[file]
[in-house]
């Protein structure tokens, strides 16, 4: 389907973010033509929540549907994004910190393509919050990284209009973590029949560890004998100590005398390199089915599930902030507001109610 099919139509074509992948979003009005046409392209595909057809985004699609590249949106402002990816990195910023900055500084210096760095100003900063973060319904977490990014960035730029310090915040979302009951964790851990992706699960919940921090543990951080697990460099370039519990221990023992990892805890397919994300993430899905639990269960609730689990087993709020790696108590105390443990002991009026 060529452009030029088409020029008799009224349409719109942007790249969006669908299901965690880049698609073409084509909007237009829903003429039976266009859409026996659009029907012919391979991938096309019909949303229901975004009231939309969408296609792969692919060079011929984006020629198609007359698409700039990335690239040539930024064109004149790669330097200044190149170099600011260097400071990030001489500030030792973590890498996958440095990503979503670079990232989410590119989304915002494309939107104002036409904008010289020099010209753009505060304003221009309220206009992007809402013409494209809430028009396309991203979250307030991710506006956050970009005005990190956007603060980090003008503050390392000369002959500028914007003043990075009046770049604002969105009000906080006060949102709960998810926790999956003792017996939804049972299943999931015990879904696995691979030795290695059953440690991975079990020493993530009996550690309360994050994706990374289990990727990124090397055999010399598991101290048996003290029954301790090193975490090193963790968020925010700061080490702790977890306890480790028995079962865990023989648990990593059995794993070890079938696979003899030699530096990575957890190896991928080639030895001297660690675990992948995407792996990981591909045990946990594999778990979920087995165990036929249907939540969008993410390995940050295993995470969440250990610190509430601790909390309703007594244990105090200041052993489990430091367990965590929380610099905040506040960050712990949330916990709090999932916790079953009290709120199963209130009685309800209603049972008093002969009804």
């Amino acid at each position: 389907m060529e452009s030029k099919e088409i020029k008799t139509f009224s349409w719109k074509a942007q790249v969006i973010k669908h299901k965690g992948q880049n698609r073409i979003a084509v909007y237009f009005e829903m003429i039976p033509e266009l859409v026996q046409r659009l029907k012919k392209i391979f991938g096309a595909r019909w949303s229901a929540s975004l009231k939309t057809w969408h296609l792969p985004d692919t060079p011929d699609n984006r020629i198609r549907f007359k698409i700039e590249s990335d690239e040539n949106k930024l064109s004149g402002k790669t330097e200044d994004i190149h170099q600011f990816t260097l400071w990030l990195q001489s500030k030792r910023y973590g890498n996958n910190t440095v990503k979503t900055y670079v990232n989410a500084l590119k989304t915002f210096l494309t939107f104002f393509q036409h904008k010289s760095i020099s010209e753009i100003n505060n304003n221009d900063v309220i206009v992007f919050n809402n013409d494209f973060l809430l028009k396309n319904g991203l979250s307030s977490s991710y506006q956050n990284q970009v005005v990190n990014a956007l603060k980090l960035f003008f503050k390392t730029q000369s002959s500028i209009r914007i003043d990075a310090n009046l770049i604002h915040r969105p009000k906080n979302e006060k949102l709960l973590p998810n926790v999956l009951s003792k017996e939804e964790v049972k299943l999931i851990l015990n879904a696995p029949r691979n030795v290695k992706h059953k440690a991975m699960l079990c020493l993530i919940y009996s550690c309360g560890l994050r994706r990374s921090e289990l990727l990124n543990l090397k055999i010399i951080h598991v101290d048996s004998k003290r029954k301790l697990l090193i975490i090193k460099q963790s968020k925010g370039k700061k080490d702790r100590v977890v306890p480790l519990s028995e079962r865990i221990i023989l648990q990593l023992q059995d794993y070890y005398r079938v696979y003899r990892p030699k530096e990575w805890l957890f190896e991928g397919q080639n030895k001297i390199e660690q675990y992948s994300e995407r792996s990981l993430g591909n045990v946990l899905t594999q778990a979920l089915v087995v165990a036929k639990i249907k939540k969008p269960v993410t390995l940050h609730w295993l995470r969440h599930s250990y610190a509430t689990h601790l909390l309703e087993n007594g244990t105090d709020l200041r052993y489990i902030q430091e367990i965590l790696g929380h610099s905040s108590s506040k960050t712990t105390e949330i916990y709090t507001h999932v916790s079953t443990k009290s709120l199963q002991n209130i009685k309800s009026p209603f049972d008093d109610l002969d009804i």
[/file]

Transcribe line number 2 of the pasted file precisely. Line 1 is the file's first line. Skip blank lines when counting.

């Protein structure tokens, strides 16, 4: 389907973010033509929540549907994004910190393509919050990284209009973590029949560890004998100590005398390199089915599930902030507001109610 099919139509074509992948979003009005046409392209595909057809985004699609590249949106402002990816990195910023900055500084210096760095100003900063973060319904977490990014960035730029310090915040979302009951964790851990992706699960919940921090543990951080697990460099370039519990221990023992990892805890397919994300993430899905639990269960609730689990087993709020790696108590105390443990002991009026 060529452009030029088409020029008799009224349409719109942007790249969006669908299901965690880049698609073409084509909007237009829903003429039976266009859409026996659009029907012919391979991938096309019909949303229901975004009231939309969408296609792969692919060079011929984006020629198609007359698409700039990335690239040539930024064109004149790669330097200044190149170099600011260097400071990030001489500030030792973590890498996958440095990503979503670079990232989410590119989304915002494309939107104002036409904008010289020099010209753009505060304003221009309220206009992007809402013409494209809430028009396309991203979250307030991710506006956050970009005005990190956007603060980090003008503050390392000369002959500028914007003043990075009046770049604002969105009000906080006060949102709960998810926790999956003792017996939804049972299943999931015990879904696995691979030795290695059953440690991975079990020493993530009996550690309360994050994706990374289990990727990124090397055999010399598991101290048996003290029954301790090193975490090193963790968020925010700061080490702790977890306890480790028995079962865990023989648990990593059995794993070890079938696979003899030699530096990575957890190896991928080639030895001297660690675990992948995407792996990981591909045990946990594999778990979920087995165990036929249907939540969008993410390995940050295993995470969440250990610190509430601790909390309703007594244990105090200041052993489990430091367990965590929380610099905040506040960050712990949330916990709090999932916790079953009290709120199963209130009685309800209603049972008093002969009804």